A growth in the use of crystal quartz to make tools thousands of years ago shows the sophistication of ancient communities, ...

The mineral was chosen because of its powerful symbolism, even though it involved painstaking work and other materials that would have been easier to use were available to prehistoric toolmakers, archaeologists argue.

Archaeologists have found there was a sudden spike in the number of tiny hand-made tools of less than 1cm made of crystal quartz in southern Africa around 14,000 years ago.

People could have used chert, which was more durable and found locally, but they may have chosen crystal quartz because it has several unique properties including as a source of light when it is struck and as a source of sharp cutting edges. Communities may have engaged with crystal quartz because they saw material as "alive" and believed they were able to harness the power from the mineral to see into the future.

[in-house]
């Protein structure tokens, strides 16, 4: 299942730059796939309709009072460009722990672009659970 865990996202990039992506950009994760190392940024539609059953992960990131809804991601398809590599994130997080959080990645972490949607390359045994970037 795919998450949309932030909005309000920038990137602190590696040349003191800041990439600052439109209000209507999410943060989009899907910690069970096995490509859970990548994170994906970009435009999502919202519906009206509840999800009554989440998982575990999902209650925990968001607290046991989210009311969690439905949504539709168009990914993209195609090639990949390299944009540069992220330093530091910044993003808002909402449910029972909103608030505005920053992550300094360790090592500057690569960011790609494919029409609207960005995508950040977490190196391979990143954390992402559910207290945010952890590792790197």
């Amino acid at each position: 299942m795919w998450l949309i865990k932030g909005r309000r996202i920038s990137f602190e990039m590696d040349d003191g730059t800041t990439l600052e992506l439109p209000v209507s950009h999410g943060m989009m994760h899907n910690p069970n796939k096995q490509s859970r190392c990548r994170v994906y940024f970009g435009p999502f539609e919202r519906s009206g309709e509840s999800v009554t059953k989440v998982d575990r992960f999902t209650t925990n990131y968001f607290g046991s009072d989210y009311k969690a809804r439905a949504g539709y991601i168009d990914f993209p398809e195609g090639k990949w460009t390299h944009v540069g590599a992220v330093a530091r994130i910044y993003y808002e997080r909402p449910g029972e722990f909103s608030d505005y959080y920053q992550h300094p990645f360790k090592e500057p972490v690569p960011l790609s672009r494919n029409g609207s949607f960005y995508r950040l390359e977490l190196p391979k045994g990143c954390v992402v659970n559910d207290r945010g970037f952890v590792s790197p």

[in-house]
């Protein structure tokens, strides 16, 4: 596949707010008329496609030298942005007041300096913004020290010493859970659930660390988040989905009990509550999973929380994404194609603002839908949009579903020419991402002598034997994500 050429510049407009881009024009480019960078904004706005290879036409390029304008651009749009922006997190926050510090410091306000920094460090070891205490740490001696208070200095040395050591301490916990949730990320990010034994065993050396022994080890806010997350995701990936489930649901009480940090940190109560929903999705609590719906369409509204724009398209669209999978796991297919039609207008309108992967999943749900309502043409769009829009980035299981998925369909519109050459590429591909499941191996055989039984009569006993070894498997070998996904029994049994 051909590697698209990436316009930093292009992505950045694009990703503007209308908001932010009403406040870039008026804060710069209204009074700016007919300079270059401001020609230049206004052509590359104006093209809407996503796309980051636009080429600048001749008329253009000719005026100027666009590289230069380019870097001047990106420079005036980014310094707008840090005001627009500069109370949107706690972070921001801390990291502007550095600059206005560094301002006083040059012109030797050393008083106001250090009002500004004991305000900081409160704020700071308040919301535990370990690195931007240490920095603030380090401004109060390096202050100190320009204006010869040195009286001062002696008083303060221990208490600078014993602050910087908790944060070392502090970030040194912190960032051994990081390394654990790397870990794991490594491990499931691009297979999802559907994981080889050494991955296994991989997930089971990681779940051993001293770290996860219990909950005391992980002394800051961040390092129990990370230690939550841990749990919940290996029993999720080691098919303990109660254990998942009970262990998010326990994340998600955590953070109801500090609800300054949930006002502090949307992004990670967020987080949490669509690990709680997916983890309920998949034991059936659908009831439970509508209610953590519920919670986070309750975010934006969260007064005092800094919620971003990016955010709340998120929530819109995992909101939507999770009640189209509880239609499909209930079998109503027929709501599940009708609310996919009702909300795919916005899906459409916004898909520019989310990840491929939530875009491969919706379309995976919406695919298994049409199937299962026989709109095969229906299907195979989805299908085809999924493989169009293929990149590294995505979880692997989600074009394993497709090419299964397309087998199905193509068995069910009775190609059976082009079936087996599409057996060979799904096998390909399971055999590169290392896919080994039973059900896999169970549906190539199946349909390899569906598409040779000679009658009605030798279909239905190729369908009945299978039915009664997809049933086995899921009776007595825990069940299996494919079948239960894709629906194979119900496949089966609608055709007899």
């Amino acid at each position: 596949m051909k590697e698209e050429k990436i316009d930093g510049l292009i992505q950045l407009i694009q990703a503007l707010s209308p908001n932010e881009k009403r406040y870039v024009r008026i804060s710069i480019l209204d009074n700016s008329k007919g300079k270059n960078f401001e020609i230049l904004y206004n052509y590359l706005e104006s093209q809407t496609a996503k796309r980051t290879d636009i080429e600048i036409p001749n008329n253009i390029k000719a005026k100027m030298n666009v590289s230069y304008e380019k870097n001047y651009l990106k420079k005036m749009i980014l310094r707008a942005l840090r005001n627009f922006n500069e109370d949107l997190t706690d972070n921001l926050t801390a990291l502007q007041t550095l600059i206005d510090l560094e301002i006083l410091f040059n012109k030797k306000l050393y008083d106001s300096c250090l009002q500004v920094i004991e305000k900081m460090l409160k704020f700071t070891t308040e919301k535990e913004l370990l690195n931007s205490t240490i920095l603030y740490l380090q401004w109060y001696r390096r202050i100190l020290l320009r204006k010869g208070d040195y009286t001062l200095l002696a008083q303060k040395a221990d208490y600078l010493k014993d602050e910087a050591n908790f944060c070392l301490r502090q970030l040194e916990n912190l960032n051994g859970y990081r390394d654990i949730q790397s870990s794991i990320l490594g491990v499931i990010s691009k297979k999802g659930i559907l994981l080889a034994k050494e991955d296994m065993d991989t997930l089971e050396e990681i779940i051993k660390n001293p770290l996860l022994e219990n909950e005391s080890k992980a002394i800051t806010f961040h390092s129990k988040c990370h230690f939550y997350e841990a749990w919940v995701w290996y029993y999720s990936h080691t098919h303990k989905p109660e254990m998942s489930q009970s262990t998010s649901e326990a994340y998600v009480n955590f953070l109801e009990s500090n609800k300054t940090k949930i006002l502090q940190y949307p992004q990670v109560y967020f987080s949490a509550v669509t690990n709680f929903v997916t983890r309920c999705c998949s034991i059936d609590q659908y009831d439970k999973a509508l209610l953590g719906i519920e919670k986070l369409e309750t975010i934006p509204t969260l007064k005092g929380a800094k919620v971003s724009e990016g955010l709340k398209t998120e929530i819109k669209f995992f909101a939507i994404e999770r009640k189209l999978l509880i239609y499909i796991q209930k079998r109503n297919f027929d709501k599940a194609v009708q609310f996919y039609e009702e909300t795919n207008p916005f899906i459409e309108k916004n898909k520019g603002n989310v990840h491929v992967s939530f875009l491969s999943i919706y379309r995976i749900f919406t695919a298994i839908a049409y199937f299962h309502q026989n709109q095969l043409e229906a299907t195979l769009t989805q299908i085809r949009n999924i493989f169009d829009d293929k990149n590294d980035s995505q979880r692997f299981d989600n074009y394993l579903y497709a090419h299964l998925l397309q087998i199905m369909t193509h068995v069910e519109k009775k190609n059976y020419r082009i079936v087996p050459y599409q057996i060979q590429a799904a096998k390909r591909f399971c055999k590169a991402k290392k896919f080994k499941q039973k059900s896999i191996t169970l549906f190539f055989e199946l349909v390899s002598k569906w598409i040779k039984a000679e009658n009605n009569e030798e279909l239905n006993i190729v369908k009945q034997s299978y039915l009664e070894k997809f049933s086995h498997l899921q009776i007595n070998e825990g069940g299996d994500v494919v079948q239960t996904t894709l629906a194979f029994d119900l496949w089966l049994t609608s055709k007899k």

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Pargeter, Justin, and Jamie Hampson. “Quartz Crystal Materiality in Terminal Pleistocene Lesotho.” Antiquity 93, no. 367 (2019): 11–27.
DOI: 10.15184/aqy.2018.167

The motivations of prehistoric hunter-gatherers for selecting particular lithic raw materials are often explained in rigidly functional or symbolic terms. By examining the exploitation of crystal quartz at two Terminal Pleistocene rockshelter sites (Ntloana Tšoana and Sehonghong) in Lesotho, southern Africa, the authors reveal that lithic reduction required a form of engagement unique to that material's specific properties. The preferential use of quartz crystals—irrespective of the availability of a wider range of raw materials—demonstrates agency and variability in the technological decisions.